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വായന

23 October, 2012

Obama-Romney play-out

BRP Bhaskar
Gulf Today

As President Barack Obama and challenger Mitt Romney move into the last leg of the election campaign, putting behind them the scheduled slanging matches before television cameras, supporters of both candidates appear to be convinced that their man is poised to win even though opinion polls place them too close for comfort.

Time was when an incumbent could confidently look forward to re-election as US presidents do not usually suffer from anti-incumbency the way prime ministers do in parliamentary democracies. Refusal of a second term to Gerald Ford, Jimmy Carter and George Bush Sr in the recent past shows voters can no longer be taken for granted. So Obama has been running just as fast as on the last occasion when he coasted home, overcoming hurdles a less doughty fighter would have found insurmountable.

Money has always been a critical input in the US elections. The way cash-strapped Obama raised funds for his 2008 campaign using the Internet is a part of the evolving New World mythology. This time he is pitted against a candidate who is not only far more resourceful than his earlier rival but also an unabashed champion of the filthy rich one per cent that reputedly calls the shots.

Reports this time say Obama got a little more than $2.5 million from a single donor, a film producer. Romney had five backers who donated more than that. Topping the list was a casino owner who put in more than $34 million. However, Federal Election Commission returns indicate that overall Obama’s fund-raisers hauled in more than Romney’s.

America’s immense power gives the whole world a stake in these elections but the thoughts uppermost in the minds of the voters as they walk into the booths on November 6 will be their own future, and possibly the country’s too, but not the world’s. The US economy has been under severe strain since Obama’s second year in office and the unemployment rate has been hovering at fairly high levels, giving Mitt Romney ample opportunity to damn his presidency and pose as the man who has all the right answers.

After the economy, the main bone of contention is healthcare. US per capita spending on healthcare is higher than that of any other country. Yet six out of 10 Americans filing for bankruptcy cite exorbitant medical expenses as a reason. Obama had highlighted an affordable healthcare plan in his first campaign and managed to put it into effect in some form overcoming strong objections from political opponents. Romney wants a rollback.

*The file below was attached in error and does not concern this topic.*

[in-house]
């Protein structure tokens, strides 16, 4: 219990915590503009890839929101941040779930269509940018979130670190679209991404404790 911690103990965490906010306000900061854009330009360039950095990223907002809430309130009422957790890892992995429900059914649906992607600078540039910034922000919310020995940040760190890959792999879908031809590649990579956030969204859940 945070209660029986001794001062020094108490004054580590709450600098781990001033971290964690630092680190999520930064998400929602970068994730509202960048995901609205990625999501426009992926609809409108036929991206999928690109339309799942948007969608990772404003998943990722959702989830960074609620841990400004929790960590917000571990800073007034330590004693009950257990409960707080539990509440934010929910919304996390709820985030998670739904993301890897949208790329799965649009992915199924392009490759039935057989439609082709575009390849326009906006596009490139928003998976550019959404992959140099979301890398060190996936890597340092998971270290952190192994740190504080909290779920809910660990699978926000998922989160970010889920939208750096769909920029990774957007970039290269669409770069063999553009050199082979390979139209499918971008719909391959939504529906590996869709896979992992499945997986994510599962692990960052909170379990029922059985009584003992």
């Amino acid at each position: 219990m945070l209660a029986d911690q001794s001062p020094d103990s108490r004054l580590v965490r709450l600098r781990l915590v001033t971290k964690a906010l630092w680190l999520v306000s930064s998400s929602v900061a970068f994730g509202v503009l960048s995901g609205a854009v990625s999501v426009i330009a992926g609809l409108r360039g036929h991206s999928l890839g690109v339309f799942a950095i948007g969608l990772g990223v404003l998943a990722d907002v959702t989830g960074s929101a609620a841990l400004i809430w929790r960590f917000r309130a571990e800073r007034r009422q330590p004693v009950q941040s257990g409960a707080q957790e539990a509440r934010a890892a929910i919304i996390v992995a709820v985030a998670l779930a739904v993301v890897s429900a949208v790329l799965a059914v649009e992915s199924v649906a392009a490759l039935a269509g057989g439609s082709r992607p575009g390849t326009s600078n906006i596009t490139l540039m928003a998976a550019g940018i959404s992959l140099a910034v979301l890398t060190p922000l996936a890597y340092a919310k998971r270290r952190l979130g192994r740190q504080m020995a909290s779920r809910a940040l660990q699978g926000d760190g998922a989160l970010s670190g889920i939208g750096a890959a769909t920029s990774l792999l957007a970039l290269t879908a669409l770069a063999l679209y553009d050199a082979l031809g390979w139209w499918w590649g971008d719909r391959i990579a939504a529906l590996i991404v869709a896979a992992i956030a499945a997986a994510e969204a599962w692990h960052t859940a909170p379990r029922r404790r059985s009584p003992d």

The two-party system is so entrenched and pervasive that about 80 per cent of the voters are believed to be firmly aligned with one or the other of the two. The candidates’ performances in the television debates are unlikely to produce any changes in the attitude of the committed voters, who are evenly balanced. Consequently the outcome of the election is determined essentially by the independent voters, and all the well rehearsed small screen performances were actually aimed at winning them over.

A dozen states with a reputation for swinging have decided the fate of candidates in recent elections, and quite naturally they have received special attention in the long-drawn-out campaign. This year the two parties have reportedly spent a whopping $600 million in television advertising in these states. Some of these states are among those worst hit by the current downturn, and voters there are sure to have followed the economic arguments of the campaign with keen interest.

Close as the race is the Obama camp has some cause for cheer. All Democratic presidents were swept up to the winning stand by a surge of support from women voters, and indications are that Barack Obama retains a respectable lead among them. Also, as in 2008, Obama remains the hot favourite of first-time voters – both native born and newly naturalised Americans.

Another factor in Obama’s favour is a small increase in the level of consumer confidence and a slight improvement in employment rates in 41 states, including at least eight of the swing states, reported last week. The Romney camp believes the new statistical data may not help Obama as most of the floating voters must have made up their minds already.

Romney left no stone unturned in his all-out effort but his ability to exploit Obama’s failings fully seems to have been circumscribed by the frighteningly archaic brand of conservatism he espouses. But, then, polling is still two weeks away, and that is not too short a period in a keenly contested election. -- Gulf Today, Sharjah, October 23, 2012.

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